It takes several years to be recognised as an Indian Classical dancer. I auditioned in the pilot year for the Centre for Advanced Training (CAT) South Asian Strand at DanceXchange in 2008 and trained until my graduation in 2014. Being a part of a CAT was a big eye opener to me and one of the key reasons I’m trying to pursue dance now. The constant support from my subject tutors, Sujata Banerjee and Anusha Subramanya is hugely beneficial and having the chance to learn from different guest artists was something I really enjoyed. Following the programme, I continued learning with Sujata and she is a constant source of inspiration. I’m a strong believer in the importance of support and guidance; I appreciate that not everything can be done on your own.

There are similarities but also subtle differences in the way that the Kathak is taught in India compared with learning as a British Asian in the UK. Through CAT, I was lucky enough to go to learn dance in Kolkata for a few weeks. I found that the classical dance form was given a greater importance, treated more like a subject than a hobby. I witnessed an incredible performance by one of my teachers with his teacher, who was 94 years of age. It was a clear reflection that the form wasn’t bounded by age and if anything, age gave you greater experience and understanding of the form.

The experience of watching dance live is one of my key inspirations and keeps me striving towards excellence, I see as many performances as possible. Outside of the dance world I was encouraged by my parents who always taught me to go for what I wanted, that if there wasn’t an obvious pathway then I should make my own. My father is a human excellence consultant working with top-class athletes and I benefited from having first-hand experience of watching him improve the athletes’ performance through his work. One of those was the sprinter Jamie Baulch, whose determination and commitment, regardless of his world championship achievements, was impressive. His attitude inspired me greatly.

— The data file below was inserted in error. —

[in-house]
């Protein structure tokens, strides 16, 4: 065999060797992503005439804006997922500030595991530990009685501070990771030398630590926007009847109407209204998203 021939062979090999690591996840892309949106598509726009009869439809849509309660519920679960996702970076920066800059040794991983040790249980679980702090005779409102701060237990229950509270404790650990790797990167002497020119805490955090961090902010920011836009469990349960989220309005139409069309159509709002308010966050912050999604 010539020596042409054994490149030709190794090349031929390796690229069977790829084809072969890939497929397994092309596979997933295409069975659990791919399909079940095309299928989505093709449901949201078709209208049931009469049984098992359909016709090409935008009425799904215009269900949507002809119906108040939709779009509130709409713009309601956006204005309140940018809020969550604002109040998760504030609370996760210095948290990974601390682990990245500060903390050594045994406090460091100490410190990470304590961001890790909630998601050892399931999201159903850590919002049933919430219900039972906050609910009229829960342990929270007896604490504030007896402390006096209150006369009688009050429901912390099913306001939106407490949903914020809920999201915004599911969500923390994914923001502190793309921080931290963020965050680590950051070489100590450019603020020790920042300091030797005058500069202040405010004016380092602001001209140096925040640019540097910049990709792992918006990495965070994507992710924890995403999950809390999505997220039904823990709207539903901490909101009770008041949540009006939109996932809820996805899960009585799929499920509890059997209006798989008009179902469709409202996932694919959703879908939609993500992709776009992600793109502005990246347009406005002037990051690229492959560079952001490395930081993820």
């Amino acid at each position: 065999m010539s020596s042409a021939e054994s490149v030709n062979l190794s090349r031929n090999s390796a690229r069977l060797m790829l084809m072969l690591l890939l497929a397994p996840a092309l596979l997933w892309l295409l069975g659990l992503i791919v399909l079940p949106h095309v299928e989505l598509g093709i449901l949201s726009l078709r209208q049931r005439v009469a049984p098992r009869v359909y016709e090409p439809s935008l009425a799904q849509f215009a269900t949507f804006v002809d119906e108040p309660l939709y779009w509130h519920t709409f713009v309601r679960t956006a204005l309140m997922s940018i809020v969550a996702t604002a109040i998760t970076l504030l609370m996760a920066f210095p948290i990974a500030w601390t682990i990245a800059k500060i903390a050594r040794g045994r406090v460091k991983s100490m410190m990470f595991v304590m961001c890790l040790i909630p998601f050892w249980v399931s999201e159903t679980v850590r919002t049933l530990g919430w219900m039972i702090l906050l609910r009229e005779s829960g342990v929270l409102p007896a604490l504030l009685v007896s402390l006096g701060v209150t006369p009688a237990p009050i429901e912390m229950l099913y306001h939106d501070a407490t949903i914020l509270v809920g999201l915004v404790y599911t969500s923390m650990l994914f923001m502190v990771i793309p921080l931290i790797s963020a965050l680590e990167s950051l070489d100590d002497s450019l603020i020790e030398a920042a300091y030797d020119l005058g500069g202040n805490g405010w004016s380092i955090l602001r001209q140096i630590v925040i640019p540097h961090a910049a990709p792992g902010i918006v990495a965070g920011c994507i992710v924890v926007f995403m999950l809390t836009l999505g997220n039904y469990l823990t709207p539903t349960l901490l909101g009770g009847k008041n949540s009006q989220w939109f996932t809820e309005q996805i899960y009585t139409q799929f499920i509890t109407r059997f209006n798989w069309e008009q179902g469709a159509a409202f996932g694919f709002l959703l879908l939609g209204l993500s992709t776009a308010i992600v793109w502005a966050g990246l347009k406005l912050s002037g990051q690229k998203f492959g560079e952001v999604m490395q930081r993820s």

Currently I’m in the process of establishing myself as a professional dance artist. You never know who is watching, so performing at my best is what I always aim for. There is a lot of admin involved in being a freelancer. If I miss an email that’s a potential opportunity, so the challenge is balancing the different aspects of my life. I have to be as organised as possible, whilst keeping up my dance training and giving my creative all to whatever project I’m currently working on.

If I had to give advice to other young people I’d say; never limit yourself or hope for an easy shortcut. In my sixth form I found it very difficult to try to balance the different demands on me. Every week I would be driven by my Dad from Birmingham to London to pursue my dance lessons. We would arrive back late, sometimes at midnight, and then I’d have to be ready for school the next day. Making sure homework was done was a challenge. It was a juggling game but very fulfilling.

When people asked me which university I was planning to go to after sixth form, my response that I was going to become a freelance dancer provoked a variety of reactions. This made me realise that in life others will advise you from only what they know, which won’t necessarily coincide with your own passions and beliefs. However, it’s your own responsibility to follow through, to not be limited by other people’s perception, so go for it.

My hopes for the future are to inspire more young people to dance and to appreciate it from whatever background of life they come from. Also for there to be more awareness and acknowledgement of its importance in schools. After my Indian classical graduation at the end of 2016 I hope to continue to grow as a dancer and continue to collaborate with many other dancers and artists.

Richard Alston Dance Company
An Italian In Madrid
29 & 30 March

Find Vidya on Twitter @VidyaPatel96

Top photo, from left: Vidya Patel, with Richard Alston & Nancy Nerantzi by Jane Hobson

Your Comments

  1. Lucianne Lucie 18 March 2016